David Cameron dramatically replaced his energy minister John Hayes today.
Downing Street insisted that Mr Hayes, who clashed with Energy Secretary Ed Davey over wind farms, had not been sacked.
But his sudden departure from the Department of Energy came as a surprise at Westminster.
Mr Hayes will become senior parliamentary adviser to the Prime Minister and a minister without portfolio based in the Cabinet Office.
Sources at No 10 insisted that it was a promotion which would give the Tory Right-winger direct access to the Prime Minister at daily meetings. A senior source said: “He has not been sacked. He is going to take up a role as a parliamentary greybeard.”
But the departure of Mr Hayes, who has also been made a member of the Privy Council, will inevitably be seen as a victory for Lib-Dem Mr Davey.
Business minister Michael Fallon will take up the key duties of energy minister. Mr Fallon, who will have a dual role at the business and energy departments, had previously himself done the role as a senior adviser to the PM.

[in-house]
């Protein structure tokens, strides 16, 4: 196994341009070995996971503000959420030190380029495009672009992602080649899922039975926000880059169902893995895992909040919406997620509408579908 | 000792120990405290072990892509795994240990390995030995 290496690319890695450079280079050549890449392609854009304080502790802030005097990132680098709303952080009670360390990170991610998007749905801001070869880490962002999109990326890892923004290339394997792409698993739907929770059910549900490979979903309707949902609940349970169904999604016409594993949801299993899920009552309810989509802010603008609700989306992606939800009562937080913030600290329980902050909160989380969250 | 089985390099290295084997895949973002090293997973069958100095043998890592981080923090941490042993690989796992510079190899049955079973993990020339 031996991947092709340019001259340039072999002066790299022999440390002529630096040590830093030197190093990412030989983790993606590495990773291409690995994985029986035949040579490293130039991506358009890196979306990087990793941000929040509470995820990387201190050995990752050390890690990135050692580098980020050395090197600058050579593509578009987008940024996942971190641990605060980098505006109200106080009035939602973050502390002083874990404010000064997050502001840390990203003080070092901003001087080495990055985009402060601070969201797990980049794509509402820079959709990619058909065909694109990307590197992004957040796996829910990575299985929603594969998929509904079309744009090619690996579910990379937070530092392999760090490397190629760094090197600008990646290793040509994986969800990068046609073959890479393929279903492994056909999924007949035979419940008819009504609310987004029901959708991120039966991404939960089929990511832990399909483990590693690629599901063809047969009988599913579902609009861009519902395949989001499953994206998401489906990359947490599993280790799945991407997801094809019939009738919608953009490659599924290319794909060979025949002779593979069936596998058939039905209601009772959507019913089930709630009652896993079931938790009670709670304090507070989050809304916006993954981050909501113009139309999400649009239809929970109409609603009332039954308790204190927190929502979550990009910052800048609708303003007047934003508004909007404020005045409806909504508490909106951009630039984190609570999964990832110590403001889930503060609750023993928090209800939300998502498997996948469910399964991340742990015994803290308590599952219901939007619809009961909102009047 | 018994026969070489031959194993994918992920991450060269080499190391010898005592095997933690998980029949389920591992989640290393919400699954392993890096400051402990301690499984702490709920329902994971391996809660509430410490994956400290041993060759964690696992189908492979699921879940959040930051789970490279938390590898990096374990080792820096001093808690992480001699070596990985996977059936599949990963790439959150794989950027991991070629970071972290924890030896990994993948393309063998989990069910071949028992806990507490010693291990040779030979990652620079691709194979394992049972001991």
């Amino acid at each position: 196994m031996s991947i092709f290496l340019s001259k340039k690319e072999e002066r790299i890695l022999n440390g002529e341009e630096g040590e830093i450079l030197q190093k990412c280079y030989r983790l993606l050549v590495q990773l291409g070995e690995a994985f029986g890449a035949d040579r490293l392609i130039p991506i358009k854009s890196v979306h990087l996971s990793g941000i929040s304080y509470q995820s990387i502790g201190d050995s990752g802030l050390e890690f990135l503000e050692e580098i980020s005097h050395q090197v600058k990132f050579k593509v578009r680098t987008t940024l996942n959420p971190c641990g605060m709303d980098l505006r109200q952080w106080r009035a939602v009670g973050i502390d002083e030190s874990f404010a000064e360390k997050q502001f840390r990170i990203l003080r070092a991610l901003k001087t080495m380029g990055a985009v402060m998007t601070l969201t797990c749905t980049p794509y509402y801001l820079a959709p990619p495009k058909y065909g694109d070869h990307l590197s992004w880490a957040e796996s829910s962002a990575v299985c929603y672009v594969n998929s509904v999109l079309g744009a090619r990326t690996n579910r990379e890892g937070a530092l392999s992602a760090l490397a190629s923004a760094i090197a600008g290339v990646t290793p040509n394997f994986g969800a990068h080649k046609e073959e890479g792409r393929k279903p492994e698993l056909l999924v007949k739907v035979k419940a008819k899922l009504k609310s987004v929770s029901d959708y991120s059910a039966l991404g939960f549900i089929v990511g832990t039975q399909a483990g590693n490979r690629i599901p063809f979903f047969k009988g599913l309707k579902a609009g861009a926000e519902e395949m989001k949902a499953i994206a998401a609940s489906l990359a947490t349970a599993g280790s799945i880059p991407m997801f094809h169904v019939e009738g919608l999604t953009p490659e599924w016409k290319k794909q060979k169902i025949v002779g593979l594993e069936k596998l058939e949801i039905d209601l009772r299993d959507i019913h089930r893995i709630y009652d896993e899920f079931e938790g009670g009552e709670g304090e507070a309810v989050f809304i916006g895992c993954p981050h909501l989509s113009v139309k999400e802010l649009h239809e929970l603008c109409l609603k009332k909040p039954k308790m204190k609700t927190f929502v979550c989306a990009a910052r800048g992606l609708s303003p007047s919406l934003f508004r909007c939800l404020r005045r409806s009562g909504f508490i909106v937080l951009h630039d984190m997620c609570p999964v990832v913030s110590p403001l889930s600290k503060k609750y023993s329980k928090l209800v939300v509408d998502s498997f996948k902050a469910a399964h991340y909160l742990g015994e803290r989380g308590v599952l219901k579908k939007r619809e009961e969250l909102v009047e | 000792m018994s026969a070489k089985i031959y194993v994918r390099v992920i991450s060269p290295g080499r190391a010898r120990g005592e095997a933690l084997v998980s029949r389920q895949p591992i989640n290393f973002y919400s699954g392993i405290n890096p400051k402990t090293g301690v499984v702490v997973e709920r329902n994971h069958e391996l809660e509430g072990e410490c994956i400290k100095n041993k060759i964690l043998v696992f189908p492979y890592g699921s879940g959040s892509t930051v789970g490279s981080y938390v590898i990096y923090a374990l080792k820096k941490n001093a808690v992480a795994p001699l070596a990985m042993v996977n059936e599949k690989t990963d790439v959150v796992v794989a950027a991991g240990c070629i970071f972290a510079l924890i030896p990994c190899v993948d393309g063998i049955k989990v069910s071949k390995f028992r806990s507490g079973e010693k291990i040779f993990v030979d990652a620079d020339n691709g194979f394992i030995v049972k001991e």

A source said Mr Fallon’s appointment would give energy “a stronger business focus”.
The change was said to have been instigated from Downing Street, rather than the Department of Energy and Climate Change.
Insiders rejected talk of a new bust-up between Mr Hayes, who will keep his ministerial salary, and Mr Davey, his departmental boss.
Mr Hayes challenged Mr Davey last year over energy policy, calling for an end to wind farms “peppering” the countryside.
His intervention delighted many Tory MPs and activists, particularly those with rural communities.
But Mr Davey is reported to have taken legal advice over whether Mr Hayes had “prejudiced himself” with his statements.
“I did think there was a question mark over whether he should even continue to have responsibility for renewable energy deployment,” said Mr Davey in an interview.
He is also said to have written to Mr Cameron over his concerns about Mr Hayes. But the Prime Minister refused to strip the Conservative minister of the renewable energy policy last year.
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